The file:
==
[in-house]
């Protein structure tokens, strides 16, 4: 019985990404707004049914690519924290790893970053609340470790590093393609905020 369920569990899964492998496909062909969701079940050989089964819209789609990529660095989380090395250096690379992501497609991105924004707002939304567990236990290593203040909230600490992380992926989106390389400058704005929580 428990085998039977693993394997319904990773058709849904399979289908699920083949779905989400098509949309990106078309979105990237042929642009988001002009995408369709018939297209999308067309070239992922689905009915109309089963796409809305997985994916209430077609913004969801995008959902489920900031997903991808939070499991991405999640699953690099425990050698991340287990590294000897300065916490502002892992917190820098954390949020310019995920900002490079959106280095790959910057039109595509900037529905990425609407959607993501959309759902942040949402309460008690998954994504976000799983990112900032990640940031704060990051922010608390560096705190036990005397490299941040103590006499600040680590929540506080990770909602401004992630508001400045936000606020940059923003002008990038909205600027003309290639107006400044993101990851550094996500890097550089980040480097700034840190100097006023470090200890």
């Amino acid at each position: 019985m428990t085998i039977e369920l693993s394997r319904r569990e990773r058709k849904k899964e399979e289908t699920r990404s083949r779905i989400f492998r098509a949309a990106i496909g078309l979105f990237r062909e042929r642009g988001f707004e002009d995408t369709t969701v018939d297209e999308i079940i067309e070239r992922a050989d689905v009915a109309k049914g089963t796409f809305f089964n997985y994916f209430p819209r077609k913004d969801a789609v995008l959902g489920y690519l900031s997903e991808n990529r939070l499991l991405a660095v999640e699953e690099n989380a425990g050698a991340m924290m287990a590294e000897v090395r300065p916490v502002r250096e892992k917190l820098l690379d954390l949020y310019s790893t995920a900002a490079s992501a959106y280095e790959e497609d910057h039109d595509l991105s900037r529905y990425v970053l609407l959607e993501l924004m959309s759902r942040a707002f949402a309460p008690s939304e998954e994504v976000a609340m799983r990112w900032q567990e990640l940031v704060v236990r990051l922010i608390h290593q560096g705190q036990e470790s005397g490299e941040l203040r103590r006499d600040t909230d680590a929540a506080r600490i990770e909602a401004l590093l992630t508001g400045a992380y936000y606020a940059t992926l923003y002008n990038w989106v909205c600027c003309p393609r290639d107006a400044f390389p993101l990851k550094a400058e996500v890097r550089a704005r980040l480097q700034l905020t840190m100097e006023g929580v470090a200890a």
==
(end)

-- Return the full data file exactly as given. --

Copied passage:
[in-house]
């Protein structure tokens, strides 16, 4: 019985990404707004049914690519924290790893970053609340470790590093393609905020 369920569990899964492998496909062909969701079940050989089964819209789609990529660095989380090395250096690379992501497609991105924004707002939304567990236990290593203040909230600490992380992926989106390389400058704005929580 428990085998039977693993394997319904990773058709849904399979289908699920083949779905989400098509949309990106078309979105990237042929642009988001002009995408369709018939297209999308067309070239992922689905009915109309089963796409809305997985994916209430077609913004969801995008959902489920900031997903991808939070499991991405999640699953690099425990050698991340287990590294000897300065916490502002892992917190820098954390949020310019995920900002490079959106280095790959910057039109595509900037529905990425609407959607993501959309759902942040949402309460008690998954994504976000799983990112900032990640940031704060990051922010608390560096705190036990005397490299941040103590006499600040680590929540506080990770909602401004992630508001400045936000606020940059923003002008990038909205600027003309290639107006400044993101990851550094996500890097550089980040480097700034840190100097006023470090200890």
């Amino acid at each position: 019985m428990t085998i039977e369920l693993s394997r319904r569990e990773r058709k849904k899964e399979e289908t699920r990404s083949r779905i989400f492998r098509a949309a990106i496909g078309l979105f990237r062909e042929r642009g988001f707004e002009d995408t369709t969701v018939d297209e999308i079940i067309e070239r992922a050989d689905v009915a109309k049914g089963t796409f809305f089964n997985y994916f209430p819209r077609k913004d969801a789609v995008l959902g489920y690519l900031s997903e991808n990529r939070l499991l991405a660095v999640e699953e690099n989380a425990g050698a991340m924290m287990a590294e000897v090395r300065p916490v502002r250096e892992k917190l820098l690379d954390l949020y310019s790893t995920a900002a490079s992501a959106y280095e790959e497609d910057h039109d595509l991105s900037r529905y990425v970053l609407l959607e993501l924004m959309s759902r942040a707002f949402a309460p008690s939304e998954e994504v976000a609340m799983r990112w900032q567990e990640l940031v704060v236990r990051l922010i608390h290593q560096g705190q036990e470790s005397g490299e941040l203040r103590r006499d600040t909230d680590a929540a506080r600490i990770e909602a401004l590093l992630t508001g400045a992380y936000y606020a940059t992926l923003y002008n990038w989106v909205c600027c003309p393609r290639d107006a400044f390389p993101l990851k550094a400058e996500v890097r550089a704005r980040l480097q700034l905020t840190m100097e006023g929580v470090a200890a």